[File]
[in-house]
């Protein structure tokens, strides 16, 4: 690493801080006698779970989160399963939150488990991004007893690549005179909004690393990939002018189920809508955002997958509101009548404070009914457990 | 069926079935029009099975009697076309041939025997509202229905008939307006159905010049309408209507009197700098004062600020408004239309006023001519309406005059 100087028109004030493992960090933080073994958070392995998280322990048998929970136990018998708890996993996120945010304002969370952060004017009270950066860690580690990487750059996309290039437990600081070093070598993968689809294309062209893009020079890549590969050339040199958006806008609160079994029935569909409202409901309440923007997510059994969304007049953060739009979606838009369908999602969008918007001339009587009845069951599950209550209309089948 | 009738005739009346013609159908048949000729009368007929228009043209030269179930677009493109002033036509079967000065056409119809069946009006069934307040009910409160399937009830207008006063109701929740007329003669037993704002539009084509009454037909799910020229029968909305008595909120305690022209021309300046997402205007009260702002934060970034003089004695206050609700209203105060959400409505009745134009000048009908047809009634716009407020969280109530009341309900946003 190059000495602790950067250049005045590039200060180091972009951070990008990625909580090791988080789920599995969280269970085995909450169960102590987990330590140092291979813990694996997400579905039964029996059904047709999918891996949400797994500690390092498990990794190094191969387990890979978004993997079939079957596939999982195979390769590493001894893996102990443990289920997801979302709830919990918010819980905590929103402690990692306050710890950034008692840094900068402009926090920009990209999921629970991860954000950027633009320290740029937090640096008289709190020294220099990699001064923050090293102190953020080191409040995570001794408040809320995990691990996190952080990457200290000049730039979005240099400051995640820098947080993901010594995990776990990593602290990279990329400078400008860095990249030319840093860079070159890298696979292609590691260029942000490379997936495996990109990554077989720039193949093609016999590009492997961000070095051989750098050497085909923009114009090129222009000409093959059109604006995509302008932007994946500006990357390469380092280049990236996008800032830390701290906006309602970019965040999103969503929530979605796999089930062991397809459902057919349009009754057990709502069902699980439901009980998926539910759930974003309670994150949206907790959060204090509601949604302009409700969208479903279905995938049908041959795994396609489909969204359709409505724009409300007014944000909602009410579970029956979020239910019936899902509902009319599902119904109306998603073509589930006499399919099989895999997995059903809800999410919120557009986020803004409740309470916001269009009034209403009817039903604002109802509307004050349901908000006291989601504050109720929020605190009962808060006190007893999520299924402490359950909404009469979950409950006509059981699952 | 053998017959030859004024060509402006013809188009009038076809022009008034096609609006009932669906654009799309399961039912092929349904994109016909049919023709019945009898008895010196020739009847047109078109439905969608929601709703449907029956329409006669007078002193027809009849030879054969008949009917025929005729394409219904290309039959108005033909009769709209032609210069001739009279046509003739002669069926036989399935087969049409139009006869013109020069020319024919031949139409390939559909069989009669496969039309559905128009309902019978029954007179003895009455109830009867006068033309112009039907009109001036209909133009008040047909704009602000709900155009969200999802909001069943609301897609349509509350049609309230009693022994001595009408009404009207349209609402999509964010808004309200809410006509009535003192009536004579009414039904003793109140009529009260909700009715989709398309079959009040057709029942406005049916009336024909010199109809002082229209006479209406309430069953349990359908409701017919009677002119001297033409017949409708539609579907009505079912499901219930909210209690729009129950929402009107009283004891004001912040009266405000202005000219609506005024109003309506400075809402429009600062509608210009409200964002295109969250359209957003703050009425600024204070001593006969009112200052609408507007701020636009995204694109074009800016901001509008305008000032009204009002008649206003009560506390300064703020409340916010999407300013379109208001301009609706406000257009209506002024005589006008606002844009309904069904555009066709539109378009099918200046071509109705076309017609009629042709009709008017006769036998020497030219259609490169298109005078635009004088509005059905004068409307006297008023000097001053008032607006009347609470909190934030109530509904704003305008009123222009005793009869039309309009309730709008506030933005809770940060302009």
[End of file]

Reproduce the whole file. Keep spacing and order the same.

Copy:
[in-house]
């Protein structure tokens, strides 16, 4: 690493801080006698779970989160399963939150488990991004007893690549005179909004690393990939002018189920809508955002997958509101009548404070009914457990 | 069926079935029009099975009697076309041939025997509202229905008939307006159905010049309408209507009197700098004062600020408004239309006023001519309406005059 100087028109004030493992960090933080073994958070392995998280322990048998929970136990018998708890996993996120945010304002969370952060004017009270950066860690580690990487750059996309290039437990600081070093070598993968689809294309062209893009020079890549590969050339040199958006806008609160079994029935569909409202409901309440923007997510059994969304007049953060739009979606838009369908999602969008918007001339009587009845069951599950209550209309089948 | 009738005739009346013609159908048949000729009368007929228009043209030269179930677009493109002033036509079967000065056409119809069946009006069934307040009910409160399937009830207008006063109701929740007329003669037993704002539009084509009454037909799910020229029968909305008595909120305690022209021309300046997402205007009260702002934060970034003089004695206050609700209203105060959400409505009745134009000048009908047809009634716009407020969280109530009341309900946003 190059000495602790950067250049005045590039200060180091972009951070990008990625909580090791988080789920599995969280269970085995909450169960102590987990330590140092291979813990694996997400579905039964029996059904047709999918891996949400797994500690390092498990990794190094191969387990890979978004993997079939079957596939999982195979390769590493001894893996102990443990289920997801979302709830919990918010819980905590929103402690990692306050710890950034008692840094900068402009926090920009990209999921629970991860954000950027633009320290740029937090640096008289709190020294220099990699001064923050090293102190953020080191409040995570001794408040809320995990691990996190952080990457200290000049730039979005240099400051995640820098947080993901010594995990776990990593602290990279990329400078400008860095990249030319840093860079070159890298696979292609590691260029942000490379997936495996990109990554077989720039193949093609016999590009492997961000070095051989750098050497085909923009114009090129222009000409093959059109604006995509302008932007994946500006990357390469380092280049990236996008800032830390701290906006309602970019965040999103969503929530979605796999089930062991397809459902057919349009009754057990709502069902699980439901009980998926539910759930974003309670994150949206907790959060204090509601949604302009409700969208479903279905995938049908041959795994396609489909969204359709409505724009409300007014944000909602009410579970029956979020239910019936899902509902009319599902119904109306998603073509589930006499399919099989895999997995059903809800999410919120557009986020803004409740309470916001269009009034209403009817039903604002109802509307004050349901908000006291989601504050109720929020605190009962808060006190007893999520299924402490359950909404009469979950409950006509059981699952 | 053998017959030859004024060509402006013809188009009038076809022009008034096609609006009932669906654009799309399961039912092929349904994109016909049919023709019945009898008895010196020739009847047109078109439905969608929601709703449907029956329409006669007078002193027809009849030879054969008949009917025929005729394409219904290309039959108005033909009769709209032609210069001739009279046509003739002669069926036989399935087969049409139009006869013109020069020319024919031949139409390939559909069989009669496969039309559905128009309902019978029954007179003895009455109830009867006068033309112009039907009109001036209909133009008040047909704009602000709900155009969200999802909001069943609301897609349509509350049609309230009693022994001595009408009404009207349209609402999509964010808004309200809410006509009535003192009536004579009414039904003793109140009529009260909700009715989709398309079959009040057709029942406005049916009336024909010199109809002082229209006479209406309430069953349990359908409701017919009677002119001297033409017949409708539609579907009505079912499901219930909210209690729009129950929402009107009283004891004001912040009266405000202005000219609506005024109003309506400075809402429009600062509608210009409200964002295109969250359209957003703050009425600024204070001593006969009112200052609408507007701020636009995204694109074009800016901001509008305008000032009204009002008649206003009560506390300064703020409340916010999407300013379109208001301009609706406000257009209506002024005589006008606002844009309904069904555009066709539109378009099918200046071509109705076309017609009629042709009709008017006769036998020497030219259609490169298109005078635009004088509005059905004068409307006297008023000097001053008032607006009347609470909190934030109530509904704003305008009123222009005793009869039309309009309730709008506030933005809770940060302009």